Tom Hanks on the 75th Anniversary of WWII

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Boys who had just finished high school – grades 41 to 44 – died in North Africa, in the mountains of Italy and on the coral reefs of Tarawa. Death by telegram has come knocking on your neighbor’s door, if not yours.

From our seats in 2020, we know how this second act ends. We saw the movie; it is not surprising that Humphrey Bogart and Claude Rains team up in the fog of Casablanca airfield. But for those who talk about it – who survived WWII – their second act’s ending was never scripted.

Three and a half years after the attack on Pearl Harbor, the Allies had ended the Nazi rule, razed town after town, killed scores of Germans and denounced the barbarism of National Socialism. For millions of people, Victory Day – May 8, 1945 – was a dream come true, a joyful roar in a great moment for mankind, a day of peaceful parades and flyovers with sailors kissing nurses in the streets.

If only Victory Day had been the conclusion of Act II. But for the thousands of Americans who still hang out in the Pacific Theater (and their families in their homes), VE Day was only worth a few paragraphs in Stars and Stripes, the military newspaper. There was, again, a war going on in places with more unknown names Americans had to search the World Atlas for, more little spots of black ink on a blue map. Where exactly is Okinawa? Why is there a battle at a place called Balikpapan?

“For the duration” dampened the ferment on Victory Day, even as magazines and newspapers ran advertisements for televisions and new fashions. War bonds were always advertised to “help finish the job!” opposite pages with a puff extolling the charms of a recent debutante. To pretend the war was over was to imagine that it would miraculously disappear.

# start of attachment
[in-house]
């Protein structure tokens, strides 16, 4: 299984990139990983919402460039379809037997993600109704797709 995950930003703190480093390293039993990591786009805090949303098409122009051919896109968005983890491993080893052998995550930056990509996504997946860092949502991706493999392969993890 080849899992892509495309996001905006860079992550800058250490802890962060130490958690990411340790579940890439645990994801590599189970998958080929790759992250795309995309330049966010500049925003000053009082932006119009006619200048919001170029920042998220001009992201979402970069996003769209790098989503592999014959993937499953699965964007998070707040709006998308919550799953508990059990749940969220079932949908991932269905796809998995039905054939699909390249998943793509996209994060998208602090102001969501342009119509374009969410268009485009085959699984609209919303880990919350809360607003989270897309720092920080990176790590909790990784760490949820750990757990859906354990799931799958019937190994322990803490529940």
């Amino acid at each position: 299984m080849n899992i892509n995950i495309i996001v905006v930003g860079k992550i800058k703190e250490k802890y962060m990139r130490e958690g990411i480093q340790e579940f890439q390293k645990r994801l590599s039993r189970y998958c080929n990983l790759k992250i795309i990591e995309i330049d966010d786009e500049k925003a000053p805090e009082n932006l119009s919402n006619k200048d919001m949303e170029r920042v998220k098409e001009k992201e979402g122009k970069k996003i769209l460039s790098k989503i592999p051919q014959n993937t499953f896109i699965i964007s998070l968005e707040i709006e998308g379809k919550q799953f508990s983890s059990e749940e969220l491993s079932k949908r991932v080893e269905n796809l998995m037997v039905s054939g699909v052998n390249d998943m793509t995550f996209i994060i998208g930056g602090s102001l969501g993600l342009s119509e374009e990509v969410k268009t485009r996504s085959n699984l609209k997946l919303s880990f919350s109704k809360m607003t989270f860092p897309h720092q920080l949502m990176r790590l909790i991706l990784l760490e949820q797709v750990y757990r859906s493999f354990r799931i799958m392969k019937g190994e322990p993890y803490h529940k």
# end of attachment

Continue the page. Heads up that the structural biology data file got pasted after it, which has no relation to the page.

During the winter of 1944 and 45 and spring 45, the new American B-29 bombers dropped arsonists on Japanese cities which ignited vortices of fire, burning to death thousands of men, women and men. children in landscapes of hell straight out of Dante. Plans for the invasion of Japan had been drawn up that would eclipse the D-Day landings in Normandy the previous spring. American troops – many of whom were veterans of the European battlefields – were gathered on the west coast. As recently as the first week of August 1945, the end of World War II was just a patch of clear sky on the horizon. From hell to paradise in 47? May be.

Without warning, in a moment beyond the comprehension of ordinary people, a most hideous week brought the war to a shocking and sudden end. In the blink of an eye, Something reduced the city of Hiroshima to a landscape of molten glass, disappearing tens of thousands of inhabitants, leaving no trace other than their shadows. Three days later, Kokura town reportedly suffered the same destruction, but the smoke obscured the bomb drop, so Nagasaki, the relief target, was wiped out instead.

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